For most people, a successful fight against a deadly cancer would mean staying alive. But for Boston College football star Mark Herzlich, who was diagnosed with bone cancer at age 21, living also means playing football. As Byron Pitts reports, Herzlich made a risky treatment choice, determined to achieve his dream of joining the NFL.
The following script is from "All-American" which aired on Oct. 30, 2011.
In 2008, Mark Herzlich was one of the best college linebackers in the country, an All-American. The 6'4", 240 pound junior at Boston College was so dominating he was projected to be a first round pick in the NFL draft.
Then, at the very top of his game, Mark was diagnosed with bone cancer. He was told by a doctor his playing days were over...that he might not ever run again. He was just 21.
If you ask Mark Herzlich to disclose his secret weapon in beating bone cancer, he'll answer: Zack Migeot
For the next two years, Mark Herzlich fought two battles: one for his life, the other for a future in football.
[Sports commentator: Look out, Herzlich's got it. Great job of anticipation. You gotta know where number 94 is at all times.]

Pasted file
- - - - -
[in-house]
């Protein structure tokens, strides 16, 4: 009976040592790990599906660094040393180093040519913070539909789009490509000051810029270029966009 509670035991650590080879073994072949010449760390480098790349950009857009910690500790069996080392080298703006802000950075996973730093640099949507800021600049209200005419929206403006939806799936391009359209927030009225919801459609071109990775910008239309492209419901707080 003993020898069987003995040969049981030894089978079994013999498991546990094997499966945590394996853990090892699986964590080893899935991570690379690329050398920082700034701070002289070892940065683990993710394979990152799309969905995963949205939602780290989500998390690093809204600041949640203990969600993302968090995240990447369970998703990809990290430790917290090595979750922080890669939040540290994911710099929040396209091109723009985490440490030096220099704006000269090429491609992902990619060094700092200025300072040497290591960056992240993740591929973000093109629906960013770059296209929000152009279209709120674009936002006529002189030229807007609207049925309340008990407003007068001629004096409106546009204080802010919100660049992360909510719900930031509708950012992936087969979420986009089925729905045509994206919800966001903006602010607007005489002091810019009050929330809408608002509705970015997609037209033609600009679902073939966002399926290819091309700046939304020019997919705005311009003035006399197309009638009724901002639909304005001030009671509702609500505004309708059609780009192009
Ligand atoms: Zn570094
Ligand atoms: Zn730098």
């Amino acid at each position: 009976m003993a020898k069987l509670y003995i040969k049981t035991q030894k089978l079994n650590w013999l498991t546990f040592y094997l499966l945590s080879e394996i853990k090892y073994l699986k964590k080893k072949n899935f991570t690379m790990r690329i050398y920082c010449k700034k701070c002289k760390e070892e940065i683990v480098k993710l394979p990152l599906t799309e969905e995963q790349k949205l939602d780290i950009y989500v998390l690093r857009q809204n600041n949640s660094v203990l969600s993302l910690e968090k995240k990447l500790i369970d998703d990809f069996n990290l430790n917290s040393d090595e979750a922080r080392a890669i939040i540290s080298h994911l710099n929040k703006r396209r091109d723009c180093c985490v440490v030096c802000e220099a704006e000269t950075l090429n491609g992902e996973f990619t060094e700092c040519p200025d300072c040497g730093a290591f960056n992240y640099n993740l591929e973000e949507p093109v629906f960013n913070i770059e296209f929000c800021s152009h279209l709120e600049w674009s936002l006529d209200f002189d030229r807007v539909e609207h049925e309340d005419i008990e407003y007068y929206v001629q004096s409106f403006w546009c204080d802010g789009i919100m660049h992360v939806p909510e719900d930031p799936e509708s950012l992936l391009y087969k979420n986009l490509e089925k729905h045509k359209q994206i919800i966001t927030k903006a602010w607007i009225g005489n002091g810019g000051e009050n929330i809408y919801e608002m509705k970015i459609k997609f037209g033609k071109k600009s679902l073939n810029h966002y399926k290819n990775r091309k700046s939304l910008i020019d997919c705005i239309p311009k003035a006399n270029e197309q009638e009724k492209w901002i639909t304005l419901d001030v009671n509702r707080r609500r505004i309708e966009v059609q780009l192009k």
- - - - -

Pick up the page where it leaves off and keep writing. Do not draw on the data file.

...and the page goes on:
In 2008, Mark Herzlich was a game changer. Smart, physical, relentless. Make a mistake...and the Boston College linebacker would make you pay.
[Sports commentator: More pressure, Herzlich...]
Byron Pitts: You were on top of the world?
Mark Herzlich: Oh yeah, I was big time. I was as big time as it gets at BC.
Byron: You were the man?
Mark: I was the man at BC. Oh boy, that changed quick.
Just months after his dream season - in the spring of 2009 - Mark began experiencing pain in his left leg.
Herzlich: It was a sharp pain in different parts of my leg.
Pitts: Bite your lip kind of pain?
Herzlich: Oh, like screaming. My roommate moved out because he couldn't get sleep. I couldn't get sleep.
That May, after final exams, Mark's parents took him to Pennsylvania Hospital in Philadelphia. An MRI showed that the pain in his left thigh was a tumor. It was Ewing's sarcoma, a rare bone cancer that strikes fewer than 400 Americans a year. Thirty percent of them don't survive.
Herzlich: It knocked me off my feet. I was gripping the bed and my hands started sweating.
Pitts: Your parents?
Herzlich: In shock. And they were silent for awhile and I was silent for awhile. And then my dad - my dad asked, he said, "You know, Mark's a good football player. When will he be able to play again?" And my mom hit him. Said, "What are you thinking about that for?" But I was thinking the exact same thing. He knew how much I loved football and how much I wanted that to be a part of my life. So the doctor said Mark will not be playing football again.
The Herzlichs' lives revolved around sports. Mark's parents, Sandy and Barb were collegiate athletes. His brother, Brad, is a linebacker at Brown University. The news was difficult to accept.
Byron: What was your first reaction when you heard, "The best option is this: no football?"
Barb: I was trying not to care. I knew how important it was to Mark. I would never say, "Mark, stop thinking about playing football anymore."
Clem Taylor is the producer.